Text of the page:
We never played WARHAMMER Fantasy RolePlay back in the 80s, so we’ve been making up lost time over the past few weeks to catch up on what we missed.
The WARHAMMER Grogpods have been produced with the help of The Smart Party podcast. Baz joined us as a locum judge in Part One to dissect 1st edition rules: we managed to play using the rules with Asako Soh (from twitter).
The co-host of The Smart Party, Gaz, has been touring the autumn cons (including GROGMEET) with his WFRP 4e adventures. We played “Here comes the Prince!” set in an Empire backwater of his own design.
Here’s the play report from those sessions. Five highlights and a fumble.
1 The Enemy Within – Asako Soh revived ‘Mistaken Identity’ for last year’s GROGMEET and this year’s virtual GROGMEET. From the start of the session when we answered the call of a proclamation, it felt like we were in the throes of a classic.
It starts off simply enough with a straight forward across country journey, but an encounter with vile chaos sends the adventure spiralling into warped direction.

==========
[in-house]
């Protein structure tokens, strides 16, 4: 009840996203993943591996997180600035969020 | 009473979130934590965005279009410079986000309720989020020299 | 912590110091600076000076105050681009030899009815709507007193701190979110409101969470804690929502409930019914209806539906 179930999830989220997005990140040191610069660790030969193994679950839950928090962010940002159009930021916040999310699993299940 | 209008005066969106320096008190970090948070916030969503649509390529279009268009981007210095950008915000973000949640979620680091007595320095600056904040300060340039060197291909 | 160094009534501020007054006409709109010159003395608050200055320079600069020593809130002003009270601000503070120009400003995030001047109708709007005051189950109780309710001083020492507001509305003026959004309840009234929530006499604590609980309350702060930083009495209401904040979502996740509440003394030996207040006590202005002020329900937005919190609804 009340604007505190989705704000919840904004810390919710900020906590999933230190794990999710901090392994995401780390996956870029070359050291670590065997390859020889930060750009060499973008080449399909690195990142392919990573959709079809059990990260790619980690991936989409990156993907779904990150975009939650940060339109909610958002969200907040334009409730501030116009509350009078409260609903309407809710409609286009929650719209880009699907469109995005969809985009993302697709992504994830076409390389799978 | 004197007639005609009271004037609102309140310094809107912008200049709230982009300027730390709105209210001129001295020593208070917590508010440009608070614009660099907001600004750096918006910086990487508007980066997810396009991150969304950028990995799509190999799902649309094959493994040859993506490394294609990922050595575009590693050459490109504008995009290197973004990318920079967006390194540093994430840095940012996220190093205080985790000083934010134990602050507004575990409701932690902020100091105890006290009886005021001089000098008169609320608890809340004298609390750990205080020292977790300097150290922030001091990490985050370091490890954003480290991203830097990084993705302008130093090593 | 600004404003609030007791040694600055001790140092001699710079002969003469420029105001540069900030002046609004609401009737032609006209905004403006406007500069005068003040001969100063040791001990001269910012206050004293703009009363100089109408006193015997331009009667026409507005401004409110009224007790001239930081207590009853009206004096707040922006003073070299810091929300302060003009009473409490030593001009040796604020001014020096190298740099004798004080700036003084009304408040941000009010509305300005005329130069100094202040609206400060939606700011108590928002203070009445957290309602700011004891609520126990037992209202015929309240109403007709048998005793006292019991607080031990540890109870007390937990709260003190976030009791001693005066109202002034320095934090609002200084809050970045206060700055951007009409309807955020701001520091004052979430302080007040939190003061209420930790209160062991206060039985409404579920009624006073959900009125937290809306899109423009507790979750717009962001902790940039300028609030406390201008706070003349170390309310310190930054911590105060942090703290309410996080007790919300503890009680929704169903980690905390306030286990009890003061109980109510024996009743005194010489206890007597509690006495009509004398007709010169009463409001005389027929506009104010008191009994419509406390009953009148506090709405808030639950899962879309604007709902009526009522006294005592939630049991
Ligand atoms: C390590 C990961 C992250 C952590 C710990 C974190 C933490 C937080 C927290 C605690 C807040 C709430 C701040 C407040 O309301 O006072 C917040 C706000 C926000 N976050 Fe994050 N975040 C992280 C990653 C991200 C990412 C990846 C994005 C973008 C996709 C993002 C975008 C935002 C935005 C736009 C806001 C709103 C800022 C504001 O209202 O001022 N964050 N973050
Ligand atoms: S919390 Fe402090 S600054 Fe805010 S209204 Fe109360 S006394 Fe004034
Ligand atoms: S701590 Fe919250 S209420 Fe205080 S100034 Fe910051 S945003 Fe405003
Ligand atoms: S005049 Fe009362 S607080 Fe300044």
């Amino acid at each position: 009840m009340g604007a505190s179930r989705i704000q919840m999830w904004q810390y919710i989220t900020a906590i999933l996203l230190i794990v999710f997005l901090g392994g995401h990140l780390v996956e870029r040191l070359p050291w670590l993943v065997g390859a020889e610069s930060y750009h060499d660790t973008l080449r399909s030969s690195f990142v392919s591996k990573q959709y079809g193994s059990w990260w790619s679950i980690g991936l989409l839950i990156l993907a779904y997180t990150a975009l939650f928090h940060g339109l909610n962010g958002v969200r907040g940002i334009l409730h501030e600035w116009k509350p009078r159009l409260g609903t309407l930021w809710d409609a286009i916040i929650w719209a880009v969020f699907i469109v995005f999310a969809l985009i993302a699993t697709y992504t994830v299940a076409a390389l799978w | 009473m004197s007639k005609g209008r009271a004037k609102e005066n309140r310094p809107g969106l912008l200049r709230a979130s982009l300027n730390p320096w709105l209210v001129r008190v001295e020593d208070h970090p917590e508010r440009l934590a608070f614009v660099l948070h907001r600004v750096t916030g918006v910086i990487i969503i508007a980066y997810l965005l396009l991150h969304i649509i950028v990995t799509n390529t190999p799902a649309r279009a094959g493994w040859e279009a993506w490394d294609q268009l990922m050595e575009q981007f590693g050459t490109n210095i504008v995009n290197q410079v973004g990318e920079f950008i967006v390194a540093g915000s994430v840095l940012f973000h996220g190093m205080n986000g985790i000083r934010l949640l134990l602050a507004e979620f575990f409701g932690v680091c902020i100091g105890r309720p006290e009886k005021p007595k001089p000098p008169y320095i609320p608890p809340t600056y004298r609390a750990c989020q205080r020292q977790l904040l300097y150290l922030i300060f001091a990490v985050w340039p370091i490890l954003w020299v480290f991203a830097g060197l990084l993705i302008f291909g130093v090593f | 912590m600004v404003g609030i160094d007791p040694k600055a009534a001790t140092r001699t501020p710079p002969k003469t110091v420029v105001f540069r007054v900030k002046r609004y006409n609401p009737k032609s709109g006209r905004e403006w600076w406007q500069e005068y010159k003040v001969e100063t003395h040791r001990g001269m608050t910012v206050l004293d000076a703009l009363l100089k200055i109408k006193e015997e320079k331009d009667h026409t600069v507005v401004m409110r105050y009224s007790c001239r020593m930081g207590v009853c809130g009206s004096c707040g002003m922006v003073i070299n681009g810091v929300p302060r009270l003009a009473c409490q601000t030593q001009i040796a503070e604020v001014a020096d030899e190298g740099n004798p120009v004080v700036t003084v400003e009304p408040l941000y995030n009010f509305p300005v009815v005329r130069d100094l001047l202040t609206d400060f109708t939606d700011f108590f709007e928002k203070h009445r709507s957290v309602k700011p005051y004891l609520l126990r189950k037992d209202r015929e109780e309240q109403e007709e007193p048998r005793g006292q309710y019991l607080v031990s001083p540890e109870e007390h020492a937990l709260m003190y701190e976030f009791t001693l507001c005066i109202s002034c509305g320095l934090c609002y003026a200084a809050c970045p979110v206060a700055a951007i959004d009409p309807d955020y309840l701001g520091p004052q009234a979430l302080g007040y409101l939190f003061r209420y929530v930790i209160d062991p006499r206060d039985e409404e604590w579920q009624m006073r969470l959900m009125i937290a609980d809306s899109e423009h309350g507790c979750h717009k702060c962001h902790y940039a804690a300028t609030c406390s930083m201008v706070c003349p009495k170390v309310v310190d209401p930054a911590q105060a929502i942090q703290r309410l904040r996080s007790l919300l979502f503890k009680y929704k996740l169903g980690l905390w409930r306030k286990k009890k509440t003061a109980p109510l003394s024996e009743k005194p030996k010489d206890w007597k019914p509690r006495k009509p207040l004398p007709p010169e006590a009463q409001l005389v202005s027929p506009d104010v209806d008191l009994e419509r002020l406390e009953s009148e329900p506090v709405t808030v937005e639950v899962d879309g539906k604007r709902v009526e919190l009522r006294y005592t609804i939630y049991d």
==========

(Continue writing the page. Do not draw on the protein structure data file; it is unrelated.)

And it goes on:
The adventure is cunning as lures the players into a tempting get-rich-quick scheme that quickly becomes complicated.
Phil The Dice Mechanic made the observation that the skills are very well considered in the 1st’ed as they quickly establish the character and their place in the world. He also observed that the critical tables are very lurid and colourful but at the top end of the tables, the descriptions are likely to reoccur. Never mind ‘hit left leg’ we had many ‘shattered pelvis’ results.
I thoroughly enjoyed the session, as it was full of sardonic humour as well as the gross-out pestilence. The scenario is smart too, probably a little rail-roady for modern tastes, but it never felt like that in Asako Soh’s hands.